Editorial Roundup: Pennsylvania

Lancaster Online/LNP. June 15, 2022.

Editorial: As cost of farmland soars, next generation of farmers finding ways to get a foothold

Farmland in Lancaster County is valuable — increasingly valuable — in more ways than one.

It’s essential to the county’s farming heritage and because of its contributions to putting food on people’s tables. It ensures that the Plain populations and others raised in farming communities have a means of making a living.

And many new farmers from disparate backgrounds continue to find creative ways to take advantage of the good soil here, despite its rising cost.

In 2017, as Sauro reported, “local farmland was valued at an average of $18,285 per acre, according to the USDA’s nationwide Census of Agriculture, which is taken every five years. ... At that time, Lancaster County’s per-acre land values already were well above statewide and national averages, which then were $6,470 and $4,030, according to the USDA’s National Agricultural Statistics Service.”

Sauro noted that Lancaster County “has outpaced those averages in every USDA Census of Agriculture since 2002.” Another agriculture census is slated to be conducted this year.

What makes farmland here so valuable is partly Lancaster County’s “status as a leading agricultural community in the nation, experts said,” Sauro wrote. “It’s often billed as the most productive non-irrigated farming county in the United States, and farmland makes up more than 60% of the county’s entire landscape, according to the Lancaster County Agricultural Council.”

And there’s the benefit of Lancaster’s desirable farmland being so close to a vital infrastructure of farm-supporting businesses and markets, Sauro noted. Those support businesses themselves are crucial to the fabric of Lancaster County, and its economic successes.

Finally, there’s this factor: Farmland here becomes available for sale relatively infrequently, so the laws of supply and demand are at work.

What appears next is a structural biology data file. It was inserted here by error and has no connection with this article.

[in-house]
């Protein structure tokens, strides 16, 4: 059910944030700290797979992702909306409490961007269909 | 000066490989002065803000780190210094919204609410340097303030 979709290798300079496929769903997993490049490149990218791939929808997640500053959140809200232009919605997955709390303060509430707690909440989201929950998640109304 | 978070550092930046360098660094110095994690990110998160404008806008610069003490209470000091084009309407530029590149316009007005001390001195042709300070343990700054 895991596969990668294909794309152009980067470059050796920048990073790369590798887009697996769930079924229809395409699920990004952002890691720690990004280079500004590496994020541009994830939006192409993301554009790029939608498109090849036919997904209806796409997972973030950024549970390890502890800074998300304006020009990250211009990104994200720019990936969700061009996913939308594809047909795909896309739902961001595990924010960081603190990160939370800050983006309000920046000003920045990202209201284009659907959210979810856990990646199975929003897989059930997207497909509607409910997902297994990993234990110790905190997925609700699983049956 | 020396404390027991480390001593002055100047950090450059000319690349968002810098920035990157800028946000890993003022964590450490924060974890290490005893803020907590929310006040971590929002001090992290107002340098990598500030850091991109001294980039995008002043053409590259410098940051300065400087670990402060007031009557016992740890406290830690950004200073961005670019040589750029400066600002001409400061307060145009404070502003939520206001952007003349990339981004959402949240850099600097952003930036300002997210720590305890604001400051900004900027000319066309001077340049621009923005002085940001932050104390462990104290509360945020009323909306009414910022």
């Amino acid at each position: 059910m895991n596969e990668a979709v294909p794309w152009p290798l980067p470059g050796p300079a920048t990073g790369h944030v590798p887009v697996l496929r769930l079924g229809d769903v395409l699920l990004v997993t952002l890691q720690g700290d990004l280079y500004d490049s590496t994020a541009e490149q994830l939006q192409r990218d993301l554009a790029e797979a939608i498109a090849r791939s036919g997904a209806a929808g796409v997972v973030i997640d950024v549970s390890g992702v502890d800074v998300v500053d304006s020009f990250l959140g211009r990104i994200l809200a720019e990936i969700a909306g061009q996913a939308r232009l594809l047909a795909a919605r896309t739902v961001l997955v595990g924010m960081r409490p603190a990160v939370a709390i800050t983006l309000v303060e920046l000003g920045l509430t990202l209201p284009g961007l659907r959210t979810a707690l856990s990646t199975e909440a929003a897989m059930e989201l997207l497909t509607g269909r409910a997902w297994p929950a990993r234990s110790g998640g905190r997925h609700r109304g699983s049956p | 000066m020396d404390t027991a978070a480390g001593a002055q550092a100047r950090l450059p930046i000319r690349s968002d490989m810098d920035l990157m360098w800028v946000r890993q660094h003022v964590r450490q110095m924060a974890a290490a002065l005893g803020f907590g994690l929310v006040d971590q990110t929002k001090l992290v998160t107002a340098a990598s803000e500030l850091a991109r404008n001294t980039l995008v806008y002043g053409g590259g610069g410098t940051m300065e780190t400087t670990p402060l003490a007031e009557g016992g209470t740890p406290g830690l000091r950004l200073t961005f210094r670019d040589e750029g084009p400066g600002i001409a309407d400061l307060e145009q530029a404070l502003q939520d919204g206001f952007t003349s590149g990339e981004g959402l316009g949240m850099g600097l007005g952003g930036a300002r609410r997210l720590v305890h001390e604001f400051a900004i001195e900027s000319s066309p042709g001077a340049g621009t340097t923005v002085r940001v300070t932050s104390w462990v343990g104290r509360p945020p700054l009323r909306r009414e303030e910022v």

Here you would expect the tale to turn into one of woe — of most would-be farmers being priced out of the region, and of farmland being devoured by commercial and residential development. And there certainly has been plenty of the latter.

But as Sauro found, it’s actually pretty difficult to buy farmland for development in Lancaster County.

“Many Lancaster County communities have implemented agricultural zoning restrictions, an effort to ensure that certain farm-heavy areas cannot easily be developed for nonagricultural uses,” he wrote.

And “more than 100,000 acres in the county have been permanently protected through preservation organizations, such as the Lancaster Farmland Trust, which purchase development rights from willing property owners, placing deed restrictions to guard against the loss of farmland.”

We think this is wonderful. The Lancaster Farmland Trust has been tenacious in its efforts to preserve farmland. And it should be difficult to turn a piece of farmland into yet another shopping center or high-end housing development.

What we found encouraging about Sauro’s reporting, though, is that the lack of availability of large tracts of farmland has not locked all young farmers out of the agriculture business.

Certainly, it’s daunting for some. We can empathize with Bryan and Brittany Donovan, who told Sauro that they finally settled in Montgomery County after a frustrating lack of progress finding and affording farmland in Lancaster County.

“It’s pretty infuriating when you are trying to grow your business and you are like, ‘I can’t find anything. I’m stuck,’ ” Bryan Donovan said. “The only way you can keep growing is if you find an acre here, an acre there. You are farming all over the place.”

But in many other cases — and because the acreage they seek to purchase or rent is smaller — new farmers are finding success here; often, they have chosen to cultivate one or a couple things and do it very well. So perhaps they’re growing vegetables or making cheese or raising beef cattle for Lancaster County’s farm-to-table restaurants, instead of trying to do all three.

Among the successes, Sauro noted the story of Tyler and Joella Neff, who were able to purchase 20 acres in Bainbridge for their niche beef, poultry and pork operation.

It took patience, planning and hard work, but they were able to achieve their goal.

“Like others, they started out on rented land, and they pursued additional revenue streams,” Sauro reported. “Eventually, they found more land to rent within the county, continuing to farm multiple plots as they grew.”

This kind of creativity, laced with the necessary foundation of sweat equity that hails back to the beginnings of agriculture here, shows that the definition of farming is evolving in a positive way. In a way we should embrace.

And it’s encouraging that programs exist to help nudge this evolution.

Pennsylvania’s Next Generation Farmer Loan Program, administered here by the Economic Development Company of Lancaster County, is one such program cited by Sauro. It assists 10 to 12 new farm properties in Lancaster County each year.